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Jane Howard

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About Jane Howard

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  1. Fingers crossed. Thanks for your advice. I've written my letter now. Just to got to wait and hope.
  2. Yes, they only used 9.5% fund growth rate - expected investment return for the Retirement Investment Scheme. They also used 9.5% annuity purchase rate - assumed to calculate the cost of buying a pension at retirement. They used an assumption on salary growth 7.5% through to retirement.
  3. I actually left Barclays at the end of 1999 so it is only 15 years service but still it makes a big difference to me. The growth rate used in the projection was 9.5%, which even back then was relatively high risk I think.
  4. I have got copies of the brochures that were issued and a copy of the questionnaire. The questionnaire score led people under the age of 34 to move away from the Final Salary scheme. I have got to prove that the assumption they made was not the right one at the time. My claim is against both companies, I feel that they are equally culpable.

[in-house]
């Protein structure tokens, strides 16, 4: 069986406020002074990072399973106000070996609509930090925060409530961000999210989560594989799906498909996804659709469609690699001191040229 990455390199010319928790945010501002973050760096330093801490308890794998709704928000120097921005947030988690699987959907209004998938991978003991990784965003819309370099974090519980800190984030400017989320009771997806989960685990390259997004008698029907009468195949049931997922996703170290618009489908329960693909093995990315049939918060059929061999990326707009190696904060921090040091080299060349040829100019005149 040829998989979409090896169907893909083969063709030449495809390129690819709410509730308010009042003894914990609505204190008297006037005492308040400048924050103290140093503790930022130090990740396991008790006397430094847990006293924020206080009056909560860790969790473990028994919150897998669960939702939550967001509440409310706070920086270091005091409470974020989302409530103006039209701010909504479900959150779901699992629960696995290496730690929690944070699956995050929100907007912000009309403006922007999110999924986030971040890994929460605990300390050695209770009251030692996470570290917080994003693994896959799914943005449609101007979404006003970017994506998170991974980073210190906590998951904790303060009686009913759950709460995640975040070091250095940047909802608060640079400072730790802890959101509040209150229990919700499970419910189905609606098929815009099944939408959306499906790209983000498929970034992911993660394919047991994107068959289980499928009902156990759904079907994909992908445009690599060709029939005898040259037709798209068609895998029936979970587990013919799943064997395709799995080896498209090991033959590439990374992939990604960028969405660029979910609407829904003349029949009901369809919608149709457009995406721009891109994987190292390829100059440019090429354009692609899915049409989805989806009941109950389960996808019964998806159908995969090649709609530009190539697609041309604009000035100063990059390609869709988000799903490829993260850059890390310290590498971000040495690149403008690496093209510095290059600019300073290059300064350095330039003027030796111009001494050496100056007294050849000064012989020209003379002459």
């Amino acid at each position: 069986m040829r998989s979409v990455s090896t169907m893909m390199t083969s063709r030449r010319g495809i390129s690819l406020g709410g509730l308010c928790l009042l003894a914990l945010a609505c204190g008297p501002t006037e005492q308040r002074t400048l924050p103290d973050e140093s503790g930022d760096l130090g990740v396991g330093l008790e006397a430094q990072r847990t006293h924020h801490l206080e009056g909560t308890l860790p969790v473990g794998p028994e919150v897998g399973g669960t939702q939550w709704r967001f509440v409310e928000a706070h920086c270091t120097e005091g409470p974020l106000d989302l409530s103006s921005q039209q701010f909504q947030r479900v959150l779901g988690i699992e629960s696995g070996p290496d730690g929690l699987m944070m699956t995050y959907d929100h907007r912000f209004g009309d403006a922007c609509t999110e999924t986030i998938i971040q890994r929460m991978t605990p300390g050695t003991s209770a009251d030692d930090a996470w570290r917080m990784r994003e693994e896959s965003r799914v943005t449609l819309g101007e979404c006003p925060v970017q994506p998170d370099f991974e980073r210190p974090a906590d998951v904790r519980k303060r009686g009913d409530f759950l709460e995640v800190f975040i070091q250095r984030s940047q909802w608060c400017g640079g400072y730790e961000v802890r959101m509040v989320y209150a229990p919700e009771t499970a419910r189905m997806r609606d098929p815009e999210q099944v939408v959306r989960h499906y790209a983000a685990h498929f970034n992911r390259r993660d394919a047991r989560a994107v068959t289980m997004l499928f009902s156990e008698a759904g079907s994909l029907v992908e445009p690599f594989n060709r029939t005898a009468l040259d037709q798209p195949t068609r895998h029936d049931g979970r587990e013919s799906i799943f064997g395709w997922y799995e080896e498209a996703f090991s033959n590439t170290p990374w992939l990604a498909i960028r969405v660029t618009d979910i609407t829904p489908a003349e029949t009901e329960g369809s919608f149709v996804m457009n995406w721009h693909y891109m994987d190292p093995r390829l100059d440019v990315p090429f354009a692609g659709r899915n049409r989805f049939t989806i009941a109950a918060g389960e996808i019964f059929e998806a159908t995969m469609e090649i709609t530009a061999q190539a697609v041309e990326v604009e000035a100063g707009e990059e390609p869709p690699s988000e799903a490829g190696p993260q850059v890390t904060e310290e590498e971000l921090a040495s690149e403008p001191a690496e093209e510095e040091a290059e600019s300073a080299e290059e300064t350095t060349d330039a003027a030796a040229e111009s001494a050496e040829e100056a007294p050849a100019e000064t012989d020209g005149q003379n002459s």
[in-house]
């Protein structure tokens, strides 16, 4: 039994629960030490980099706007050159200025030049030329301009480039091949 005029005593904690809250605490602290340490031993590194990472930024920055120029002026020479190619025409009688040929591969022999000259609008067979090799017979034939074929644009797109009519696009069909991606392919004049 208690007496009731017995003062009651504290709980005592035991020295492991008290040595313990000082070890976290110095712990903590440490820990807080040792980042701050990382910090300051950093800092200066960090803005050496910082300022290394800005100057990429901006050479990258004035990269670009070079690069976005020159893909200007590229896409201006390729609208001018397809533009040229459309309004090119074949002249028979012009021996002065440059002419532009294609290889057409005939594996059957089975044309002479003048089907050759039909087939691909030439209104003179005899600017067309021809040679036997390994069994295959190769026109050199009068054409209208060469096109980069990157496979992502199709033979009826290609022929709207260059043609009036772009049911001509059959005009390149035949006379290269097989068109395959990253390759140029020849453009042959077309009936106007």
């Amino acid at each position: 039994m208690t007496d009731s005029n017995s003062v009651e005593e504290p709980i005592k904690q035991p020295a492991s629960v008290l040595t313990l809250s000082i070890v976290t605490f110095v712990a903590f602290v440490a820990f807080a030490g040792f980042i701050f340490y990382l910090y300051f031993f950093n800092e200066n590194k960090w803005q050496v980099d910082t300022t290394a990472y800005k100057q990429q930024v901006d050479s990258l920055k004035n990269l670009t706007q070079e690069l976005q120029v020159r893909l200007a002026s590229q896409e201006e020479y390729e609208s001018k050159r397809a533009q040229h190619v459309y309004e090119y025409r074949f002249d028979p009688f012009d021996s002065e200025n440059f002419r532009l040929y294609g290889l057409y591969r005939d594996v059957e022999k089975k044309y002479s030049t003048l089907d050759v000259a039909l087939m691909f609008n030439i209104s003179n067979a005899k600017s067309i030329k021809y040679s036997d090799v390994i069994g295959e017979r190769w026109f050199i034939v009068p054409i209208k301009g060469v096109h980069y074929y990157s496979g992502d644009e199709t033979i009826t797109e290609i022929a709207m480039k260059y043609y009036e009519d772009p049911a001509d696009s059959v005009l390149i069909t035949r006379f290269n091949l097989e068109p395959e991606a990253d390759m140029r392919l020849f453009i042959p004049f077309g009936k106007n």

5. I believe that I was subject to maladministration / mis sold pension when I moved out of Barclays Final Salary Scheme into its Retirement Investment Scheme (RIS) in 1998. Sedgwick Noble Lowndes (SNL) were commissioned by Barclays at the time to manage the process. SNL produced a glossy brochure which painted a very misleading picture of the benefits of moving to the RIS and a short questionnaire which purported it to be a ‘no brainer’ if you scored less than 60. I scored 56. If only I’d have had access to the internet at the time! I was very naïve and gullible. I have complained to the Pensions Ombudsman who have asked that I make a complaint through the schemes IDRP first before they can investigate. The Ombudsman has acknowledged however that there was an assumption in the process that younger people were likely to be better off in the RIS. The importance, they say, is whether the assumption was reasonable at the time? Please could you help me to tackle this assumption in my letter of complaint. I need some good evidence to prove that my employers assumption was wrong. I was 31 years old, married, with two young children, and in good health. I had at that point worked for the bank for 15 years.
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